The Man Mahal is well preserved. The most striking architectural features are gigantic building with intricately carved latticed windows on the balconies. Solar observatory, standing over Man Mandir Ghat, is not in good condition. The solar observatory is in ruinous condition but the ruins are well preserved. Numerous stone and metal instruments used in the observatory are still in very good preservation, though unused. In contrast to this, the solar observatory in Jaipur is still operational. So, the ram shackled observatory is a definitely a historical monument of the past and worth watching. Probably salaried guards, appointed by Maharaja of Jaipur, occupy the observatory area and dissuade casual visitors from going there. The building Man Mandir, including observatory, is large. A balcony on north –east corner of the building offers probably the most magnificent view of the Ganges. Having such a jutted balcony facing the Ganga is one of the finest things in Varanasi. A visitor must give a try to see the panoramic view of the Ganga in Varanasi from the north-east balcony of Man Mandir Ghat. It has been conjectured that this balcony may have come from some older building and been built into the present one, and this conjecture seems possible.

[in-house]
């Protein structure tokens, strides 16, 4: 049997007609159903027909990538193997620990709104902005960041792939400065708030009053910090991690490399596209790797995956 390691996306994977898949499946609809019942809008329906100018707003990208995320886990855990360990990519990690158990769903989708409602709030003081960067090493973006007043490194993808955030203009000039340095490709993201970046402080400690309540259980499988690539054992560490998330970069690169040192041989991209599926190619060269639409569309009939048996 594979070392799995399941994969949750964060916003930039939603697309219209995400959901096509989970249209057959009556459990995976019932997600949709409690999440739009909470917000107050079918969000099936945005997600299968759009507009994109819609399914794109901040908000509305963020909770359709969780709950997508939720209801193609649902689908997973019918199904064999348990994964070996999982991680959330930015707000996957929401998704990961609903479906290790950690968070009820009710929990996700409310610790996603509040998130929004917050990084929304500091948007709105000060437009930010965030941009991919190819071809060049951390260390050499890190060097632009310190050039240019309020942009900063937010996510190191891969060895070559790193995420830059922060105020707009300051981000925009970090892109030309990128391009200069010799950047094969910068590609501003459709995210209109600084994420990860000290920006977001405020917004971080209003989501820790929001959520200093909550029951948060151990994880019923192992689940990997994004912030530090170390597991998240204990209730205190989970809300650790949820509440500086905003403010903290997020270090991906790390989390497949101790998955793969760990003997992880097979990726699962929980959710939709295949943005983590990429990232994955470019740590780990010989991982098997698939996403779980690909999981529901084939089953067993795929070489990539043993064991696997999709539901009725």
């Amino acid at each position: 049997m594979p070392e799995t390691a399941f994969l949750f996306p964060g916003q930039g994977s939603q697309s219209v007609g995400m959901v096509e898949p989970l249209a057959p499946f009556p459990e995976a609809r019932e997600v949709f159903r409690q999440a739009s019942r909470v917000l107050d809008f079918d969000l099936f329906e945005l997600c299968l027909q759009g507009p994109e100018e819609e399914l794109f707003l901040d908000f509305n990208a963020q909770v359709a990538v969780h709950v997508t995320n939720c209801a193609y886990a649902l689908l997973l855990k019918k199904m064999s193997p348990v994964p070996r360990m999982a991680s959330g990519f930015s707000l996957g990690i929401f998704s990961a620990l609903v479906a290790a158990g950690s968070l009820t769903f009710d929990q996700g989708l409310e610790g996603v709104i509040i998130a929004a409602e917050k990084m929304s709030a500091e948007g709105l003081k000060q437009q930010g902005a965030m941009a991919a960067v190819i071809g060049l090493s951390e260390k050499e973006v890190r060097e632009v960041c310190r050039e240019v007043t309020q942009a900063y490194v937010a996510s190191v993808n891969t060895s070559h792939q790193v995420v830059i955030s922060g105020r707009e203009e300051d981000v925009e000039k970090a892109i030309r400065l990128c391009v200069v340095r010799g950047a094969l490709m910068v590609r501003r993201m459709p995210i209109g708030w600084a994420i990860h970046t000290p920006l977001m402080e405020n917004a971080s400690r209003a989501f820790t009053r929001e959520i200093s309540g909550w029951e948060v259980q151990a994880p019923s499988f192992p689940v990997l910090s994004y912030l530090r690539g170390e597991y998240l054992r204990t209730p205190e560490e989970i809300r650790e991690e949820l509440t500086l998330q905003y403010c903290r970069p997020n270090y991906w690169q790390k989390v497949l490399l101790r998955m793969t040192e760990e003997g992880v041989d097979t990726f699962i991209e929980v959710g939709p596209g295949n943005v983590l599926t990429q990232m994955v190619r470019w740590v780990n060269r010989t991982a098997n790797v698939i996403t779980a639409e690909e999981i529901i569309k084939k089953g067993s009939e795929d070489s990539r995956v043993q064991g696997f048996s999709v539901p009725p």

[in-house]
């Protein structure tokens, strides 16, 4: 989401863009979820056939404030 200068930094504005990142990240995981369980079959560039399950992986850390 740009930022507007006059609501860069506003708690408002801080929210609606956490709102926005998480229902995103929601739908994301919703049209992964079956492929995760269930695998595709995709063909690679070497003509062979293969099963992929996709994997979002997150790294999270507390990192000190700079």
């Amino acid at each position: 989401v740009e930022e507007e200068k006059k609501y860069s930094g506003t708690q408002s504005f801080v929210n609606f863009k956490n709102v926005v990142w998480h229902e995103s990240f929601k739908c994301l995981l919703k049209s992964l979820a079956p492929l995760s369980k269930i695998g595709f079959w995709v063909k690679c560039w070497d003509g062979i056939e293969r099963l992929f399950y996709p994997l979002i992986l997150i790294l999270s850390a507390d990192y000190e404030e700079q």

Another feature of Man Mandir Ghat is an ‘akhara’, in the southern part of the building, led by a flight of steps. ‘Akhara’ is an Indian gymnasium. On the platform there, the enthusiasts or the atheletes routinely go through their exercises and wrestlers in large number practice fighting. Varanasi is known for large number of excellent ‘akharas’ and renowned wrestlers. In India, gymnastics are carried to great proficiency. ‘Akharas’ in India, particularly Varanasi, are a part of culture, tradition and social life.